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Tuesday, June 25, 2024
HomeNewsSportsTom Brady Wins Appeal Against NFL, Judge Overturns DeflateGate Suspension

Tom Brady Wins Appeal Against NFL, Judge Overturns DeflateGate Suspension

Roger-Goodell-Tom-Brady-AP
Roger-Goodell-Tom-Brady-AP

NFL Commissioner Roger Goodell, left, and New England Patriots quarterback Tom Brady were unable to reach a settlement in the “Deflategate” scandal. (PHOTO: AP)

A federal judge has tossed out the NFL imposed four-game suspension on New England Patriot quarterback Tom Brady for his alleged role in DeflateGate, a conspiracy to deflate footballs below the allowable limit at last season’s AFC championship game.

U.S. District Judge Richard M. Berman handed down his written decision one week to the day before the Sept. 10 season opener against the Pittsburgh Steelers. Judge Berman had to either uphold the suspension or throw it out completely, but could not author a lesser punishment for Brady. Judge Berman said NFL Commissioner Roger Goodell went too far in affirming punishment of the Super Bowl winning quarterback in a case the NFL claimed threatened the very integrity of the game.

“With respect to ‘general awareness’ of others’ misconduct — which is the principal finding in both the Wells Report and the Vincent Letter — Brady had no notice that such conduct was prohibited, or any reasonable certainty of potential discipline stemming from such conduct,” Judge Berman wrote in his decision. “The court concludes that, as a matter of law, no NFL policy or precedent notifies players that they may be disciplined (much less suspended) for general awareness of misconduct by others.”

The decision came as a surprise to some legal experts and NFL followers who believed Berman wanted the league to settle and was reluctant to get involved in collective bargaining disputes. Nevertheless, the Brady camp, the NFL union and Patriots fans are all rejoicing in the decision that allows Brady to begin preparing for the first game of the season.

“This decision should prove, once and for all, that our Collective Bargaining Agreement does not grant this Commissioner the authority to be unfair, arbitrary and misleading,” the NFL Players Association said in a statement. “While the CBA grants the person who occupies the position of Commissioner the ability to judiciously and fairly exercise the designated power of that position, the union did not agree to attempts to unfairly, illegally exercise that power, contrary to what the NFL has repeatedly and wrongfully claimed.”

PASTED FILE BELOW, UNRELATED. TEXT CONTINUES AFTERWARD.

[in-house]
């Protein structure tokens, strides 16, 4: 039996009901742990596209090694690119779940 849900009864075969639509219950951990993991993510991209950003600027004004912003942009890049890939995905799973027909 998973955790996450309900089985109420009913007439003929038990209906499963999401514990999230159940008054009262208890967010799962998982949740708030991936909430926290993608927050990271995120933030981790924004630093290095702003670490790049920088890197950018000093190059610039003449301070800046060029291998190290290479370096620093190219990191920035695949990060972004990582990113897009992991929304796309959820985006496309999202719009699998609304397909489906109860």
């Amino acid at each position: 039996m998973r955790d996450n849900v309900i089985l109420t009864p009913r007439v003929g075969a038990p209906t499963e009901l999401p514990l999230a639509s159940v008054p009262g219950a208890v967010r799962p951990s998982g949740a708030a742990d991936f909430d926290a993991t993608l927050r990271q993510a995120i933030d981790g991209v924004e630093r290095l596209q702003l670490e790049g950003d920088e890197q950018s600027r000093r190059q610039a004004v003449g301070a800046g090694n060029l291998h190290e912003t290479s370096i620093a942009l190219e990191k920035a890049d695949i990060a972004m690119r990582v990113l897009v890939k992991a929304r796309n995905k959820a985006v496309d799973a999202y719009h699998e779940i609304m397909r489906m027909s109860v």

Commissioner Goodell made his decision based upon the findings of an investigation conducted by New York-based attorney Ted Wells, which was released in May. However, the report stopped short declaring it a fact that the balls were deliberately deflated on Brady’s orders. Yet, the NFL’s threshold for imposing discipline requires merely a finding of strong probability of wrongdoing, and the report found that it was “more probable than not” that Brady was “at least generally aware of the inappropriate activities” in the balls being deflated. Brady’s attorney, Don Yee, called the outcome of the report pre-determined, and Judge Berman somewhat seemed to agree.

“With respect to ‘general awareness’ of others’ misconduct — which is the principal finding in both the Wells Report and the Vincent Letter — Brady had no notice that such conduct was prohibited, or any reasonable certainty of potential discipline stemming from such conduct,” Berman wrote in his decision. “The court concludes that, as a matter of law, no NFL policy or precedent notifies players that they may be disciplined (much less suspended) for general awareness of misconduct by others.”

Worth noting, the Patriots absolutely routed the Colts by a 45-7 score in the Jan. 18 AFC Championship game, propelling them to their win at the Super Bowl against the Seattle Seahawks. Brady, who was named the MVP, finished the game with 37 completions in 50 attempts for 328 yards and four touchdowns, winning his fourth Super Bowl ring.

The NFL has the option to appeal the judge’s decision, and has had some success in the past with overturning appellate decisions. However, a request for comment from the commissioner was not immediately returned by the NFL.

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